Of all the major grades, perhaps uncoated free sheet has made the most headway in working down mill inventories--25 percent down from their highs of February 1996, UBS's Diverio points out. That makes him mildly bullish for this year, given likely upticks in demand around the second and fourth quarters--two chances for price hikes that may stick.

For the moment, however, many printers seem to share the view of Herb Blackinton, president of Emerald City Graphics in Kent, WA. His business is mostly uncoated work such as software training manuals--"no Picasso printing" as he puts it. "We're very comfortable with the paper market at the moment. Our concerns are not about price but things like paper handling and quality control."

For more information, please refer to the charts on pages 74 and 76 of the March 1997 American Printer.

Our market analysts are: John Maine, vice president, Resource Information Services Incorporated (RISI); Mark Diverio, vice president, equity research, Union Bank of Switzerland; and Jim Miller, market development manager, Georgia-Pacific.

Here's the way they see the printing and writing markets for the remainder of this year:

Coated free sheet Maine: "This market has ample supplies which will keep prices competitive this year."

Diverio: "Mill inventories are on the high side currently. For this grade, we're only seven percent below the inventory levels of November 1995, based on November 1996 numbers. Capacity utilization (i.e., the mills' operating rate above which prices tend to rise and below which they tend to fall) in this market is running at about 83 percent to 84 percent currently. We may move toward only the high 80s in the second half of the year. This market has probably bottomed out. Any movement here depends on the underlying pulp market, due to the economic link between CFS and chemically-treated pulp."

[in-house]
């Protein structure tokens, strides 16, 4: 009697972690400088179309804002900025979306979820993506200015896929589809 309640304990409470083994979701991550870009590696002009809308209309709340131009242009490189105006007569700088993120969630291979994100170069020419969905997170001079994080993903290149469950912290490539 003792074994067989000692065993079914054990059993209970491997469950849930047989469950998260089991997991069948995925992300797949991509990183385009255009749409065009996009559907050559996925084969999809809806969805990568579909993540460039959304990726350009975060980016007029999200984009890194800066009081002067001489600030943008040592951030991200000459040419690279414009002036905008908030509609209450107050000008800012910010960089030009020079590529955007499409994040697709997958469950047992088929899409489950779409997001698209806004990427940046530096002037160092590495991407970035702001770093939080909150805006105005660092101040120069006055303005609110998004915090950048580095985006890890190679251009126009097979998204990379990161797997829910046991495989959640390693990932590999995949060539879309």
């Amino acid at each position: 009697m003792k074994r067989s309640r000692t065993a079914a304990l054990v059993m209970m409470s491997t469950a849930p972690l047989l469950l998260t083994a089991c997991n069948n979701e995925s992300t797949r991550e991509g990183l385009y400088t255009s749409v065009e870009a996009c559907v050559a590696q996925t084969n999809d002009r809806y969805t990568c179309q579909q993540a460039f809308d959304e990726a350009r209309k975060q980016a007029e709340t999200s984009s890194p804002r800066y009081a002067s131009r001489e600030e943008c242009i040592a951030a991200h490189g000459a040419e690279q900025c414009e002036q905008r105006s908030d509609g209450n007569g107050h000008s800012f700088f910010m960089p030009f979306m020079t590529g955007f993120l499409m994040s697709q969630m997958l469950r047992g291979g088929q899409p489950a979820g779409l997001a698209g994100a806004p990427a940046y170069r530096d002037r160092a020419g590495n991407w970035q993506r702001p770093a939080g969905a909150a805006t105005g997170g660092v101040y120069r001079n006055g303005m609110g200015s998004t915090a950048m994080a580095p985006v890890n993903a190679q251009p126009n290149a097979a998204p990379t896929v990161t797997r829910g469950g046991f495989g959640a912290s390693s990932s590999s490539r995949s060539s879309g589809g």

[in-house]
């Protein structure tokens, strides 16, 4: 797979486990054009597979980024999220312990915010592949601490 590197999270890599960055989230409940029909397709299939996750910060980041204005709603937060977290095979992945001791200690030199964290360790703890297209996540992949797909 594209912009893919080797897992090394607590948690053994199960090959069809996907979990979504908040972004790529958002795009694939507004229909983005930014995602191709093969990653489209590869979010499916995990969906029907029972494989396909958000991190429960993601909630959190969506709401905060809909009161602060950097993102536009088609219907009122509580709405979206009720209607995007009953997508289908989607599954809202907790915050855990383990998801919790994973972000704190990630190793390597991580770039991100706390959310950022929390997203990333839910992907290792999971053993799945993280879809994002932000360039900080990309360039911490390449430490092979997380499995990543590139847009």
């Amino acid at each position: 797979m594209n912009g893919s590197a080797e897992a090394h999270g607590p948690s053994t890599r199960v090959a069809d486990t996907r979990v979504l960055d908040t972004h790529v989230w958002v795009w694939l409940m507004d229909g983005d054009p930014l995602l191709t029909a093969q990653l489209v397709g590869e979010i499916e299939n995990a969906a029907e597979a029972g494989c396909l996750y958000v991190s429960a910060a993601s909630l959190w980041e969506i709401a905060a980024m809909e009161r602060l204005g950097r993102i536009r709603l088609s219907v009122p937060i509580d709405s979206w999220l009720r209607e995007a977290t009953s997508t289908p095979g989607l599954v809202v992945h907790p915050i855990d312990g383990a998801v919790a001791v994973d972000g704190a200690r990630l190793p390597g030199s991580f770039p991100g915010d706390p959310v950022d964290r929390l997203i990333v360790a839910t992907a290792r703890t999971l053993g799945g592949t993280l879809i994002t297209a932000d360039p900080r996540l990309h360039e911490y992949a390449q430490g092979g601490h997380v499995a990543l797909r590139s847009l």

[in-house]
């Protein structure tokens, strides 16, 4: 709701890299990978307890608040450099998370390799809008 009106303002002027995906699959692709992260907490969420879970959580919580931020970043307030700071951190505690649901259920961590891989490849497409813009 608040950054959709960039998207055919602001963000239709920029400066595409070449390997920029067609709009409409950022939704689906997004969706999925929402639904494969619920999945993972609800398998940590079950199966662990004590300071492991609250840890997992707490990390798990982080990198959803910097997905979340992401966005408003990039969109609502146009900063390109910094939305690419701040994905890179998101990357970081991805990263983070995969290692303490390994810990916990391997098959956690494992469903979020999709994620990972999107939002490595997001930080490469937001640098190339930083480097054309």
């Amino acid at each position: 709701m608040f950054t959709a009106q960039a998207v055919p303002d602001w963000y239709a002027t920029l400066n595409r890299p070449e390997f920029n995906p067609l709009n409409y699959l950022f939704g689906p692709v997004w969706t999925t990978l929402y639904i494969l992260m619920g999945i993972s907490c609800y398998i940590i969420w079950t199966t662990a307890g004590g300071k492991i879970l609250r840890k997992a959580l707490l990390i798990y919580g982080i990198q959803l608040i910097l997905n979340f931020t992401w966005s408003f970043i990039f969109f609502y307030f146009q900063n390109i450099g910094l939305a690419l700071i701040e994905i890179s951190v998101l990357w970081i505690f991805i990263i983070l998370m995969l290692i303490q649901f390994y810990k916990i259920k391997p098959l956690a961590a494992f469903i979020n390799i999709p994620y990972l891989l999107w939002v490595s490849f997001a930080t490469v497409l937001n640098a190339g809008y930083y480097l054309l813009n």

Miller: "This market began to firm up in the latter half of 1996. The whole coated market looks quite a bit stronger for 1997."

Coated groundwood Maine: "Very little capacity growth in this market last year. The problem has been low demand--it dropped 18 percent in 1996. Watch for a recovery over the next 24 months, however."

Diverio: "Demand is soft currently. Inventories are only 17 percent below their May 1996 highs, which is still double the levels one year ago. Catalogers seem to be optimistic about business this year. Capacity utilization for this market is also in the 83 percent to 84 percent range but may reach 90 percent this year. We see prices for this grade beginning to move up in the third quarter."

Miller: "Prices in this market should continue to improve gradually this year, as we work through producer inventories."

Uncoated free sheet Maine: "This is the larger, more mature market but we've seen some tightening in the past three to six months. Look for some more modest tightening this year."